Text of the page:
An Hour with Myself!
By Timothy Shay Arthur
"I don't think you know yourself, Mr. Self-complacency."
I had been speaking, a little boastfully, of my good qualities; particularly of my unselfishness and integrity, when the individual with whom I was conversing, threw that wet blanket over me.
"Not know myself?" so I said to myself, after parting, a little coldly, with my plain-spoken friend, "that's a good joke! If I, Mr. Self-complacency, don't know myself--then who does know me? Certainly, not you, Mr. Freeman!"
I was piqued at Mr. Freeman, and could not get over his remark, which involved a great deal that was not very complementing to my self-esteem. It annoyed me like a mote in the eye!
"Not know myself?" I kept repeating the words, every now and then, all day; and when I sat down alone in my room at night, they came in to disturb the hours which usually passed with me in calm self-satisfaction.
"Not know myself?" What did he mean by that? I saw by his eye and voice, that he was in earnest. Somebody has been talking about me, and putting wrong constructions on my acts, and Mr. Freeman has been more ready to believe evil than good. He'd better examine into his own quality; and I'll say so to him the next time we meet!
But I couldn't ease my mind by thoughts of my character. My self-esteem was wounded.
"Not know myself?" I repeated for the hundredth time. "What did I say to Mr. Freeman, which led him to make so uncharitable a remark? Why, that in voting for Mr. Cleveland, I only looked to the public good, as I hoped I would always look in everything, and did look. I considered, and still consider him the best man for the place. He wanted to elect Mr. Grant; but I don't like Grant. He is capable enough, no doubt; but our views differ widely in many particulars."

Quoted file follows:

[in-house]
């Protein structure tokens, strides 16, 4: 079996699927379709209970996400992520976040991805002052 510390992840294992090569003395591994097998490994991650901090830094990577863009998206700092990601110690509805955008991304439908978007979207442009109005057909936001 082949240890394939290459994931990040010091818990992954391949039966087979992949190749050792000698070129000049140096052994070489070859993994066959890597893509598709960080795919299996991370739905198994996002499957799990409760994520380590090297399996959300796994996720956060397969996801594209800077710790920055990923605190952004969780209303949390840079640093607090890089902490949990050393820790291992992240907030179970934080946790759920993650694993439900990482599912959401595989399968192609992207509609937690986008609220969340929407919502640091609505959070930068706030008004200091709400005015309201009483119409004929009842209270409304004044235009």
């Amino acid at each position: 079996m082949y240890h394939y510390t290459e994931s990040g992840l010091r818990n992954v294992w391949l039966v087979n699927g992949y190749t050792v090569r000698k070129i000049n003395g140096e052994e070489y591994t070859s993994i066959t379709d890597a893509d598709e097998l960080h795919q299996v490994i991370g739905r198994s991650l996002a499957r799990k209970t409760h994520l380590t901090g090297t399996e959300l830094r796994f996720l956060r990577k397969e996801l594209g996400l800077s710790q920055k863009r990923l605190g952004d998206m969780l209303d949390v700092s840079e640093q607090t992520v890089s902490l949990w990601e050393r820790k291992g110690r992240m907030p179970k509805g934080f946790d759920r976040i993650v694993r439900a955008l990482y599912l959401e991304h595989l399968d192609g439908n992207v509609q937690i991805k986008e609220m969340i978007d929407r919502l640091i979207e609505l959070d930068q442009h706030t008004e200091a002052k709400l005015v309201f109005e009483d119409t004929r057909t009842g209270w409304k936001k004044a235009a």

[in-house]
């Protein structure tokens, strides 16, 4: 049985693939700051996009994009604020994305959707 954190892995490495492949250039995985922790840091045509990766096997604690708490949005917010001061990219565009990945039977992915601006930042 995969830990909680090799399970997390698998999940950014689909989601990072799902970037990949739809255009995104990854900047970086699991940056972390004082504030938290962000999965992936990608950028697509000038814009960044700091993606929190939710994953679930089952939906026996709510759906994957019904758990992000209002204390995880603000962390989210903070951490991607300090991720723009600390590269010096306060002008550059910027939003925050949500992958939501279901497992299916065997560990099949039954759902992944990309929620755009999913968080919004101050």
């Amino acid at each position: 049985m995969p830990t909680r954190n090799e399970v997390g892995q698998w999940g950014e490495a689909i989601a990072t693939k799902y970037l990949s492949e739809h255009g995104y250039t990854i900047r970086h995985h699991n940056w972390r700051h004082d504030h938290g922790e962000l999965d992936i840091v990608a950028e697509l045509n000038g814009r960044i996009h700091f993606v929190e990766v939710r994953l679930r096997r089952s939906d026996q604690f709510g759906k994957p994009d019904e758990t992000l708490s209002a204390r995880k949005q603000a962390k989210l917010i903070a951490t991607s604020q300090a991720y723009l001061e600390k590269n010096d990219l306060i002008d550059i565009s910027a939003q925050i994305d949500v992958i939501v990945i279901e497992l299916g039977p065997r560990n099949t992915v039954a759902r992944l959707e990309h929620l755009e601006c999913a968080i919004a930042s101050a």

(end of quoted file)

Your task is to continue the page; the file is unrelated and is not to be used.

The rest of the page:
And here came in the questions, as if I were talking with another, who asked--
"Why don't you like Mr. Grant? Why do you prefer Mr. Cleveland?"
I went down into myself to get an answer to these queries, and after groping about for some time, came up, feeling a little more uncomfortable than when I went down. Why? What had I discovered? Just this: the impression that, as President of the Bank, Mr. Cleveland would be far more likely to favor my interests than Mr. Grant; and here was the reason why I preferred him above the other, and had voted for him at the meeting of stockholders.
"Very unselfish, indeed, Mr. Self-complacency!" said I, two warm spots glowing on my cheeks. I felt them, as if lighted candles were held near my face. "I wonder if Mr. Freeman really suspected this?" The two warm spots burned.